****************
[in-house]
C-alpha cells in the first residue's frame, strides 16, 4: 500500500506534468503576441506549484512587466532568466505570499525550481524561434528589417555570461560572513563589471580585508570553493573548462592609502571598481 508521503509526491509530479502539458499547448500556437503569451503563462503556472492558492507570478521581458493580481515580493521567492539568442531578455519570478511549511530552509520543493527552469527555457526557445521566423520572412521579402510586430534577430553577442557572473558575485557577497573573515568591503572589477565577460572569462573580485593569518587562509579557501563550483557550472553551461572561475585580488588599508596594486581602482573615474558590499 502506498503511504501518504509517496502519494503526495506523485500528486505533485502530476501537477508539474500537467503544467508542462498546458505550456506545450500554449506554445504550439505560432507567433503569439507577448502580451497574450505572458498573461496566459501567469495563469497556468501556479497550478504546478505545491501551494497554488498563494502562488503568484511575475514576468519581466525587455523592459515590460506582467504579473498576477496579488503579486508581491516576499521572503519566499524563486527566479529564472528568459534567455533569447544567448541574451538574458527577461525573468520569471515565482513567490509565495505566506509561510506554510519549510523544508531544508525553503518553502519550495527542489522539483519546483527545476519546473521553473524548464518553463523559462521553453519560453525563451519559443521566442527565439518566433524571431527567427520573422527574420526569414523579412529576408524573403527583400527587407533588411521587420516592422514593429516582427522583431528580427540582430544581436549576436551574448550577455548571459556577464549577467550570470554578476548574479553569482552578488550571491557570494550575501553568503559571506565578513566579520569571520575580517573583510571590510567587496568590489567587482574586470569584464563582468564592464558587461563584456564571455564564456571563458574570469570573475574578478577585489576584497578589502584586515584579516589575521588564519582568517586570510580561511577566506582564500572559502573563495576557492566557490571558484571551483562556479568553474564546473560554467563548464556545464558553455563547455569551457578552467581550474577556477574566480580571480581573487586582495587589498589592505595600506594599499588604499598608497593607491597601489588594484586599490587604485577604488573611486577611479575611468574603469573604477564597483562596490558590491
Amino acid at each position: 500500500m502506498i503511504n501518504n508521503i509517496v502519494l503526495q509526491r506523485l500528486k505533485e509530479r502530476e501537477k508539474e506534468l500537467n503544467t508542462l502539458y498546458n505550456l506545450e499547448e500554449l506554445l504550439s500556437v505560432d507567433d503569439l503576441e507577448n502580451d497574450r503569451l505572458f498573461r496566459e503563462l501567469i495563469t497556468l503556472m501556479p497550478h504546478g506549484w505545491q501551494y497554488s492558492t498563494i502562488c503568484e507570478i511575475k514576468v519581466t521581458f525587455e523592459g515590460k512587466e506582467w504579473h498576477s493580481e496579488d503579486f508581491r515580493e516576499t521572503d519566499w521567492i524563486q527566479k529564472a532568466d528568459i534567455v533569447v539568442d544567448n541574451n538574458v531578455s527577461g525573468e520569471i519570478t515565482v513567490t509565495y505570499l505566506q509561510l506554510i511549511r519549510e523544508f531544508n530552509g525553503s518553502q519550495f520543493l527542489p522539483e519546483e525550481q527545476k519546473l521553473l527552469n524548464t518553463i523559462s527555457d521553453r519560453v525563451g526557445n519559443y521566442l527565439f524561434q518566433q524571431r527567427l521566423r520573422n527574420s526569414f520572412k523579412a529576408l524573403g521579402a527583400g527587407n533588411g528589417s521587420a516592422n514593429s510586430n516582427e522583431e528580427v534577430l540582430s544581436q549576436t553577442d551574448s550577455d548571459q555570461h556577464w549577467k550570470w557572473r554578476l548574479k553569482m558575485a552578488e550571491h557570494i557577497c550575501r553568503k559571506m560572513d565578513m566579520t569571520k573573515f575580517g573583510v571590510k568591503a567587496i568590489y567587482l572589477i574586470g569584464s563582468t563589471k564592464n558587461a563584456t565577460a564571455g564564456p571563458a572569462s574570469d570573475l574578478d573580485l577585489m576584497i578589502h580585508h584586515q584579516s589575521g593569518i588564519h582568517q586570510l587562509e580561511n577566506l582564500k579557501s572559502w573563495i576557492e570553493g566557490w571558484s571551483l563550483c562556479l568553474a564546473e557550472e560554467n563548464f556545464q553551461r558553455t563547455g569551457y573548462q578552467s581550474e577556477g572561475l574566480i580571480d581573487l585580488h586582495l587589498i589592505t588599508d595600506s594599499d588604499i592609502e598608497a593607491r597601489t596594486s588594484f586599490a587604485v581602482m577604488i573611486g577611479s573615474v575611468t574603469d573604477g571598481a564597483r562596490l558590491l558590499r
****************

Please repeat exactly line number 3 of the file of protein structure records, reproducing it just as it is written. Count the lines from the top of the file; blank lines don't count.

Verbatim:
Amino acid at each position: 500500500m502506498i503511504n501518504n508521503i509517496v502519494l503526495q509526491r506523485l500528486k505533485e509530479r502530476e501537477k508539474e506534468l500537467n503544467t508542462l502539458y498546458n505550456l506545450e499547448e500554449l506554445l504550439s500556437v505560432d507567433d503569439l503576441e507577448n502580451d497574450r503569451l505572458f498573461r496566459e503563462l501567469i495563469t497556468l503556472m501556479p497550478h504546478g506549484w505545491q501551494y497554488s492558492t498563494i502562488c503568484e507570478i511575475k514576468v519581466t521581458f525587455e523592459g515590460k512587466e506582467w504579473h498576477s493580481e496579488d503579486f508581491r515580493e516576499t521572503d519566499w521567492i524563486q527566479k529564472a532568466d528568459i534567455v533569447v539568442d544567448n541574451n538574458v531578455s527577461g525573468e520569471i519570478t515565482v513567490t509565495y505570499l505566506q509561510l506554510i511549511r519549510e523544508f531544508n530552509g525553503s518553502q519550495f520543493l527542489p522539483e519546483e525550481q527545476k519546473l521553473l527552469n524548464t518553463i523559462s527555457d521553453r519560453v525563451g526557445n519559443y521566442l527565439f524561434q518566433q524571431r527567427l521566423r520573422n527574420s526569414f520572412k523579412a529576408l524573403g521579402a527583400g527587407n533588411g528589417s521587420a516592422n514593429s510586430n516582427e522583431e528580427v534577430l540582430s544581436q549576436t553577442d551574448s550577455d548571459q555570461h556577464w549577467k550570470w557572473r554578476l548574479k553569482m558575485a552578488e550571491h557570494i557577497c550575501r553568503k559571506m560572513d565578513m566579520t569571520k573573515f575580517g573583510v571590510k568591503a567587496i568590489y567587482l572589477i574586470g569584464s563582468t563589471k564592464n558587461a563584456t565577460a564571455g564564456p571563458a572569462s574570469d570573475l574578478d573580485l577585489m576584497i578589502h580585508h584586515q584579516s589575521g593569518i588564519h582568517q586570510l587562509e580561511n577566506l582564500k579557501s572559502w573563495i576557492e570553493g566557490w571558484s571551483l563550483c562556479l568553474a564546473e557550472e560554467n563548464f556545464q553551461r558553455t563547455g569551457y573548462q578552467s581550474e577556477g572561475l574566480i580571480d581573487l585580488h586582495l587589498i589592505t588599508d595600506s594599499d588604499i592609502e598608497a593607491r597601489t596594486s588594484f586599490a587604485v581602482m577604488i573611486g577611479s573615474v575611468t574603469d573604477g571598481a564597483r562596490l558590491l558590499r